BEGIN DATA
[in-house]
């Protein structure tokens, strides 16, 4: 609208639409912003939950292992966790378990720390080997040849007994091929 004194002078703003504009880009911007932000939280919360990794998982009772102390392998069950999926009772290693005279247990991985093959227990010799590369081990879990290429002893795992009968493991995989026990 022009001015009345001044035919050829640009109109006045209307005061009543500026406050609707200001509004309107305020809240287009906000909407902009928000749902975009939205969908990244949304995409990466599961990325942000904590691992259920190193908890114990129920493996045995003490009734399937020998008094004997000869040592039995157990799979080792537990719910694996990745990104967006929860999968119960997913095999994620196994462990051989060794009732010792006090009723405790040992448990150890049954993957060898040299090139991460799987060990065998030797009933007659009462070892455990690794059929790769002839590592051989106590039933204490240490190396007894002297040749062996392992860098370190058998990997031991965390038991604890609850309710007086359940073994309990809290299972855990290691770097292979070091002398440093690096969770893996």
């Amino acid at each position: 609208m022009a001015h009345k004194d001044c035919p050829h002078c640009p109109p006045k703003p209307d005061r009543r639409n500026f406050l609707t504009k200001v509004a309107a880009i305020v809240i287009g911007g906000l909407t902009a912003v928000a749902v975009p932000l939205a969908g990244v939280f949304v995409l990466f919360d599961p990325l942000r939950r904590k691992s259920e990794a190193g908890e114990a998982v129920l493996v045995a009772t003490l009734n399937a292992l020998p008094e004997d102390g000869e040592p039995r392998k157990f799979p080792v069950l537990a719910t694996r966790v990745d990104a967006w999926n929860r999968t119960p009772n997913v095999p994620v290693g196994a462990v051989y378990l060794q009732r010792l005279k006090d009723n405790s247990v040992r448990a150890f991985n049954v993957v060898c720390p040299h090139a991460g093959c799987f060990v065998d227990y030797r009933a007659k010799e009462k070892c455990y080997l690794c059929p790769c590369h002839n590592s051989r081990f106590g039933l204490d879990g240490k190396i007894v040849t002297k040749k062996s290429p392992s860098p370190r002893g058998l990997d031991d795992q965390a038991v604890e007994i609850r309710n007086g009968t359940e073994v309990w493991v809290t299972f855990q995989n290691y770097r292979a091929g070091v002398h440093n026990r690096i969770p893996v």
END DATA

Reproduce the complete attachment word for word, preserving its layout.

[in-house]
């Protein structure tokens, strides 16, 4: 609208639409912003939950292992966790378990720390080997040849007994091929 004194002078703003504009880009911007932000939280919360990794998982009772102390392998069950999926009772290693005279247990991985093959227990010799590369081990879990290429002893795992009968493991995989026990 022009001015009345001044035919050829640009109109006045209307005061009543500026406050609707200001509004309107305020809240287009906000909407902009928000749902975009939205969908990244949304995409990466599961990325942000904590691992259920190193908890114990129920493996045995003490009734399937020998008094004997000869040592039995157990799979080792537990719910694996990745990104967006929860999968119960997913095999994620196994462990051989060794009732010792006090009723405790040992448990150890049954993957060898040299090139991460799987060990065998030797009933007659009462070892455990690794059929790769002839590592051989106590039933204490240490190396007894002297040749062996392992860098370190058998990997031991965390038991604890609850309710007086359940073994309990809290299972855990290691770097292979070091002398440093690096969770893996």
């Amino acid at each position: 609208m022009a001015h009345k004194d001044c035919p050829h002078c640009p109109p006045k703003p209307d005061r009543r639409n500026f406050l609707t504009k200001v509004a309107a880009i305020v809240i287009g911007g906000l909407t902009a912003v928000a749902v975009p932000l939205a969908g990244v939280f949304v995409l990466f919360d599961p990325l942000r939950r904590k691992s259920e990794a190193g908890e114990a998982v129920l493996v045995a009772t003490l009734n399937a292992l020998p008094e004997d102390g000869e040592p039995r392998k157990f799979p080792v069950l537990a719910t694996r966790v990745d990104a967006w999926n929860r999968t119960p009772n997913v095999p994620v290693g196994a462990v051989y378990l060794q009732r010792l005279k006090d009723n405790s247990v040992r448990a150890f991985n049954v993957v060898c720390p040299h090139a991460g093959c799987f060990v065998d227990y030797r009933a007659k010799e009462k070892c455990y080997l690794c059929p790769c590369h002839n590592s051989r081990f106590g039933l204490d879990g240490k190396i007894v040849t002297k040749k062996s290429p392992s860098p370190r002893g058998l990997d031991d795992q965390a038991v604890e007994i609850r309710n007086g009968t359940e073994v309990w493991v809290t299972f855990q995989n290691y770097r292979a091929g070091v002398h440093n026990r690096i969770p893996v």